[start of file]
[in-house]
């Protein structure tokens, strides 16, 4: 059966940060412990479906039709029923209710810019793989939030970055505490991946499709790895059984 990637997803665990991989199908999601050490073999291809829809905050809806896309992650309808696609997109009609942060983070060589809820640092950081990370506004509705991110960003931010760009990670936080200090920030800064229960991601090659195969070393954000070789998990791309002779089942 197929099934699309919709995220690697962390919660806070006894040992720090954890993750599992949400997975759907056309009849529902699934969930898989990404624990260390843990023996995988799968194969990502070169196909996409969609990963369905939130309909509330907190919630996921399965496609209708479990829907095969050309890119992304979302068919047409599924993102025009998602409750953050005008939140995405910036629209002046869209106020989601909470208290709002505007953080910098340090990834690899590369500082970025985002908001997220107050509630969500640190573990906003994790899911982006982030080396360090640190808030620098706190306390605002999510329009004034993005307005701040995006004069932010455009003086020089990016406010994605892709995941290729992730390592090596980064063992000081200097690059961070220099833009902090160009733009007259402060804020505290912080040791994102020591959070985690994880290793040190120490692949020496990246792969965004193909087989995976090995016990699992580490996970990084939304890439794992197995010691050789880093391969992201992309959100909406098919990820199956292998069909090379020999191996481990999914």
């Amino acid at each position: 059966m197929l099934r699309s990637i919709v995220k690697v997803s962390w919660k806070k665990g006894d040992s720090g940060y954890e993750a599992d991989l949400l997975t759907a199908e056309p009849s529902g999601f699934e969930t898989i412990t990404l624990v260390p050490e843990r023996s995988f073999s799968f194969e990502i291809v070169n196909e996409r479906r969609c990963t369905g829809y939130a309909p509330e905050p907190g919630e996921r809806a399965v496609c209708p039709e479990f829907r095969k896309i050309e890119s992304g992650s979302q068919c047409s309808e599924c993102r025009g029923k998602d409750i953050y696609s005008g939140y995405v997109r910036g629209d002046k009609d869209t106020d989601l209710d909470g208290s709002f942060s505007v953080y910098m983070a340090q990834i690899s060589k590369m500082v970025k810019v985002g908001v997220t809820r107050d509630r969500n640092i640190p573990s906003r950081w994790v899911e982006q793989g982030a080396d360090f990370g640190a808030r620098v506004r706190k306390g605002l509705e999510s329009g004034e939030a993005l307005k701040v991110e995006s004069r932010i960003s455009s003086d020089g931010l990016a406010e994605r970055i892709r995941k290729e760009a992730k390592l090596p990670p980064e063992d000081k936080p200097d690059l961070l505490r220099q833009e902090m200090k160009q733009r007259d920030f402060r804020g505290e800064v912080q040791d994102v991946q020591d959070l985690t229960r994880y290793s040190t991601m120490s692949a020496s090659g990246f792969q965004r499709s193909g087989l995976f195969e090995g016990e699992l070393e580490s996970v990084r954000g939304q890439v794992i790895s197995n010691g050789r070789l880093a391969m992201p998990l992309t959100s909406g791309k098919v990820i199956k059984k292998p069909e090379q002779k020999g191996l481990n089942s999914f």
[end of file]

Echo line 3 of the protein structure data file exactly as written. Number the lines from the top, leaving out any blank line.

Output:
């Amino acid at each position: 059966m197929l099934r699309s990637i919709v995220k690697v997803s962390w919660k806070k665990g006894d040992s720090g940060y954890e993750a599992d991989l949400l997975t759907a199908e056309p009849s529902g999601f699934e969930t898989i412990t990404l624990v260390p050490e843990r023996s995988f073999s799968f194969e990502i291809v070169n196909e996409r479906r969609c990963t369905g829809y939130a309909p509330e905050p907190g919630e996921r809806a399965v496609c209708p039709e479990f829907r095969k896309i050309e890119s992304g992650s979302q068919c047409s309808e599924c993102r025009g029923k998602d409750i953050y696609s005008g939140y995405v997109r910036g629209d002046k009609d869209t106020d989601l209710d909470g208290s709002f942060s505007v953080y910098m983070a340090q990834i690899s060589k590369m500082v970025k810019v985002g908001v997220t809820r107050d509630r969500n640092i640190p573990s906003r950081w994790v899911e982006q793989g982030a080396d360090f990370g640190a808030r620098v506004r706190k306390g605002l509705e999510s329009g004034e939030a993005l307005k701040v991110e995006s004069r932010i960003s455009s003086d020089g931010l990016a406010e994605r970055i892709r995941k290729e760009a992730k390592l090596p990670p980064e063992d000081k936080p200097d690059l961070l505490r220099q833009e902090m200090k160009q733009r007259d920030f402060r804020g505290e800064v912080q040791d994102v991946q020591d959070l985690t229960r994880y290793s040190t991601m120490s692949a020496s090659g990246f792969q965004r499709s193909g087989l995976f195969e090995g016990e699992l070393e580490s996970v990084r954000g939304q890439v794992i790895s197995n010691g050789r070789l880093a391969m992201p998990l992309t959100s909406g791309k098919v990820i199956k059984k292998p069909e090379q002779k020999g191996l481990n089942s999914f």